Structure, Function and Biogenesis of the Borrelia Cell Envelope
Sven Bergström and Wolfram R. Zückert
from: Borrelia: Molecular Biology, Host Interaction and Pathogenesis (Edited by: D. Scott Samuels and Justin D. Radolf). Caister Academic Press, U.K. (2010)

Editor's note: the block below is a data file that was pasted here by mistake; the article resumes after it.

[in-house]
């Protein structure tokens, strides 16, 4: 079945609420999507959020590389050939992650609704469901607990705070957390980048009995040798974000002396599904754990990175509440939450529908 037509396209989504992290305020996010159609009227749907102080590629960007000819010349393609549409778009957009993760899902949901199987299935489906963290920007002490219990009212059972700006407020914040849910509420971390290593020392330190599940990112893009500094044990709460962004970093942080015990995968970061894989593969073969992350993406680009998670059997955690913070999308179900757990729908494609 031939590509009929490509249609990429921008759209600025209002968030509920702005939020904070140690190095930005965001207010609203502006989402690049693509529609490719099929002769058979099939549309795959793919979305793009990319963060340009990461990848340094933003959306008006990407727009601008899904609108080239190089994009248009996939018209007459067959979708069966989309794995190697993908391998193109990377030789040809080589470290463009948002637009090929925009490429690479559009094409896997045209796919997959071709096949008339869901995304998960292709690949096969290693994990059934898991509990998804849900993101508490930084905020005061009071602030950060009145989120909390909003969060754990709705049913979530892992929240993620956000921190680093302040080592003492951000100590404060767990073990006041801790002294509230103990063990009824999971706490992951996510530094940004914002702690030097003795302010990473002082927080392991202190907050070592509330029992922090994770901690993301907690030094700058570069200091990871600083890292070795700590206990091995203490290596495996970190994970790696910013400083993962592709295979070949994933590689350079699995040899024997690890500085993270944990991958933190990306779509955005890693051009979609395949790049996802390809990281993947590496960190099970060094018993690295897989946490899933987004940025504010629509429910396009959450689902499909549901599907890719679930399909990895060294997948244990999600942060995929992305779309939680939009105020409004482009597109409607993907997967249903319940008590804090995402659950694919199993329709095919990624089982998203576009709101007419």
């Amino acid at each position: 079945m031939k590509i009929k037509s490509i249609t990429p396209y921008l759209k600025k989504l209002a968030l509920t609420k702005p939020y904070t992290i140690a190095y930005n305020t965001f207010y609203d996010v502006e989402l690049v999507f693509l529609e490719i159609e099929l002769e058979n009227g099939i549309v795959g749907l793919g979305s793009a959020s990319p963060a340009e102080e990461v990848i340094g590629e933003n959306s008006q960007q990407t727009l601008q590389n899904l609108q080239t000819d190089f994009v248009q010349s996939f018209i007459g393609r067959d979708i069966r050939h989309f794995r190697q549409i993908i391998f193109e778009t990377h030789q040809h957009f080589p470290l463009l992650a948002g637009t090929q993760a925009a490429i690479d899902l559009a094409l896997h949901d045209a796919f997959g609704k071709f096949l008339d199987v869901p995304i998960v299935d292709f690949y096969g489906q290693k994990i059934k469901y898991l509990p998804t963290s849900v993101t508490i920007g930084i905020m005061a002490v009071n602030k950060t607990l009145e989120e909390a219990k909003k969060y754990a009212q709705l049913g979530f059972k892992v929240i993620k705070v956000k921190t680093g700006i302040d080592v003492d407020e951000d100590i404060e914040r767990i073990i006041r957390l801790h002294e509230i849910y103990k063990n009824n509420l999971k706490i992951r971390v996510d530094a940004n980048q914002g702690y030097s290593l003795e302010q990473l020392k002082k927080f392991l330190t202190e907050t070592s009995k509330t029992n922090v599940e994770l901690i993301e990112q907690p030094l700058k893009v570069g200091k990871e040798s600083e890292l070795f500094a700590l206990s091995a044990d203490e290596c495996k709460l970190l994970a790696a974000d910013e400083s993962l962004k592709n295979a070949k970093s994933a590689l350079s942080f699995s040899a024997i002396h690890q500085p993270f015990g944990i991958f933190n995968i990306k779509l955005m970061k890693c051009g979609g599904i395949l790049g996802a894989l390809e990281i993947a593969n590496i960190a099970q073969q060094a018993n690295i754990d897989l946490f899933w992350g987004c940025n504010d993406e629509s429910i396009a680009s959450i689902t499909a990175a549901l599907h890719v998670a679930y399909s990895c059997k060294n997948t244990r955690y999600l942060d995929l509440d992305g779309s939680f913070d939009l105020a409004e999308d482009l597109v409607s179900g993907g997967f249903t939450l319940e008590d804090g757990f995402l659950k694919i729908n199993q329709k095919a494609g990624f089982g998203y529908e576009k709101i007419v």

Over the past two decades, modern molecular tools have been crucial in shaping our current concepts of the Borrelia cell envelope. Although Borrelia spirochetes are often, but mistakenly described as Gram-negative bacteria due to their diderm, i.e. double-membrane envelopes, a closer examination reveals significant differences in composition and architecture. Probably most striking is the lack of LPS, the presence of major surface lipoproteins at the host-pathogen interface during transmission, persistence and ensuing pathogenic processes and the additional function of periplasmic flagella in defining cell shape. While surface lipoproteins such as the Osps interact with a variety of ligands in different organ tissues, they are also targets of the immune response and several have emerged as vaccine candidates. Some of the identified periplasmic lipoproteins, i.e. the OppAs, are components of substrate transport complexes. Investigations into integral membrane proteins led to the identification of several Borrelia porins: P13, whose structure and function is unknown, DipA, which is specific for dicarboxylates and P66 (Oms66), which has a dual role as a pore-forming outer membrane protein with an extremely high single channel conductance and an adhesin for β3-integrin. The recently identified Tol homologs BesA, -B and -C appear to form a Type I 'channel' to export exogenous toxic agents such as antibiotics and to maintain infectivity by an unknown mechanism. Initial studies on envelope biogenesis pathways based on diderm proteobacterial model organisms already revealed significant deviations from the norm. This further bolsters the unique status of Borrelia among microbial pathogens read more ...